Disclaimer: This resource has been prepared to help the workplace parties understand some of their obligations under the Occupational Health and Safety Act (OHSA) and regulations. It is not legal advice. It is not intended to replace the OHSA or the regulations. FOR FURTHER INFORMATION PLEASE SEE FULL DISCLAIMER
Where construction workers are exposed to airborne silica, measures and procedures to control their exposure should be implemented. This Guideline has outlined (in Section 4) the types of controls that should be in place for various work activities. However, even with the appropriate measures to control the silica hazard, some workers may be affected. Workers should therefore be periodically examined to determine if they are experiencing any adverse effects.
The essential features of a silica medical surveillance program are presented below.
The objective of a medical surveillance program is to protect the health of workers by:
The medical surveillance program should include the following:
The medical examination should include the following:
The initial medical and occupational history should include enquiries about the worker's previous exposure to silica, personal habits (smoking) and history of present or past respiratory disorders (particularly tuberculosis). At the periodic examination, the history shall be updated to include:
Medical surveillance should include a general physical examination, with attention particularly directed to the respiratory system. The frequency of periodic examinations will depend on the intensity and length of exposure to silica and should be decided by the examining physician. It need not be the same for all workers but should not be less than once every two years.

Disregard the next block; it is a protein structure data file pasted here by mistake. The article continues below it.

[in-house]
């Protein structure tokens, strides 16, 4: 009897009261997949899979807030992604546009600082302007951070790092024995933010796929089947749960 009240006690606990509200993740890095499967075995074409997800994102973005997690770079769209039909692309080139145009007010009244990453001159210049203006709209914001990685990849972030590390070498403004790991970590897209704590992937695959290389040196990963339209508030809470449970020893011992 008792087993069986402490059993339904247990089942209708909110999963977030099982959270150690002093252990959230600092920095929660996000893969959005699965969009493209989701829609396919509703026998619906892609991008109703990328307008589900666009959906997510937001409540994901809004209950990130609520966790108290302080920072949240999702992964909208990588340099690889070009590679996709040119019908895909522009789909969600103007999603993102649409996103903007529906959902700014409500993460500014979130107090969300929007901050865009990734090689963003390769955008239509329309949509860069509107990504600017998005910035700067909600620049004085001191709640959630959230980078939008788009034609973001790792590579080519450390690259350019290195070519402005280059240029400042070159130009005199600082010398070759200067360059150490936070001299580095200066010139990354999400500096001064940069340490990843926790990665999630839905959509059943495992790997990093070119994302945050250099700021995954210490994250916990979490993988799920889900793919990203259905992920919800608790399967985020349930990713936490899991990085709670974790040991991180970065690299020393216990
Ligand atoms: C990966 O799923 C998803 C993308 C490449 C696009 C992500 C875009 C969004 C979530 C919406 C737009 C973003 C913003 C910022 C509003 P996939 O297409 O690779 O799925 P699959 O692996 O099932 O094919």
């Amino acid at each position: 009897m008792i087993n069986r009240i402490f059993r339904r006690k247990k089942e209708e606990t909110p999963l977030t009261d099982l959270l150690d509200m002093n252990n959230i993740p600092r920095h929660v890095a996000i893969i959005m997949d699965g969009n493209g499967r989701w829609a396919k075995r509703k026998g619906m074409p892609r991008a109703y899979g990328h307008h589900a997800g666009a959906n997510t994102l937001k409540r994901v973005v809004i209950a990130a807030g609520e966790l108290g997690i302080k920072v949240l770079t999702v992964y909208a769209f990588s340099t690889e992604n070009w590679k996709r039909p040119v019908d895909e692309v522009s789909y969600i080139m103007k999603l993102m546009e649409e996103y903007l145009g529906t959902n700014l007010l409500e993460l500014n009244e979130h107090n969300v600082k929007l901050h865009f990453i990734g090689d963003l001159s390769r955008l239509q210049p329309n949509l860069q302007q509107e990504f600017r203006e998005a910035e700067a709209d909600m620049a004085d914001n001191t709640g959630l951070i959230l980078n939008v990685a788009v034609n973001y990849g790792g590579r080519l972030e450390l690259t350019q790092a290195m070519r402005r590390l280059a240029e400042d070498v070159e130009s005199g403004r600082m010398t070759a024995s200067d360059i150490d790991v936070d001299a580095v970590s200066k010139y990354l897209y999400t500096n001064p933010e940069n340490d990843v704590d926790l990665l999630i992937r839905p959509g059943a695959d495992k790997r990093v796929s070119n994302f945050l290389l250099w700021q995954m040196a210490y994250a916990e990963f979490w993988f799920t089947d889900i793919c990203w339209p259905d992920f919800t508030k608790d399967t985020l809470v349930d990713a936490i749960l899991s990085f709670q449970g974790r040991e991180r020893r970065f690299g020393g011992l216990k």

X-rays and pulmonary function tests should be taken to assess a worker's fitness for continued exposure to silica. Refer to the Code for Medical Surveillance of Silica Exposed Workers in O. Reg. 490/09 for specific requirements.
To avoid unnecessary x-rays at a pre-placement medical examination, the examining physician should, where practicable, obtain the medical status from another facility if the worker has been previously examined in the past year. Radiographs should be closely examined for early signs of silicosis or other chest disease.
When exposure is discontinued, the frequency of X-rays and the period of surveillance will depend on the intensity and duration of exposure and the findings in previous X-rays. The examining physician shall determine the duration and frequency of follow-up
Pulmonary function tests should be taken in conjunction with the chest X-rays. Calibration of the instruments should meet current standards. Tests should include FEV1, FVC, FEV1/FVC per cent and a mid-flow rate such as FEF 25-75 per cent. All relevant data should be corrected to body temperature and pressure (BTPS).
An assessment of a worker's fitness for work should be based on both the clinical examination and clinical test results. For this reason, no specific action levels are stated for the latter. If silicosis is confirmed, the physician should then determine whether the worker is fit, fit with limitations or unfit for further exposure. A worker should not be removed from silica exposure before consultation with the Workplace Safety Insurance Board (WSIB). To qualify for compensation or rehabilitation further assessment by the WSIB will be necessary.
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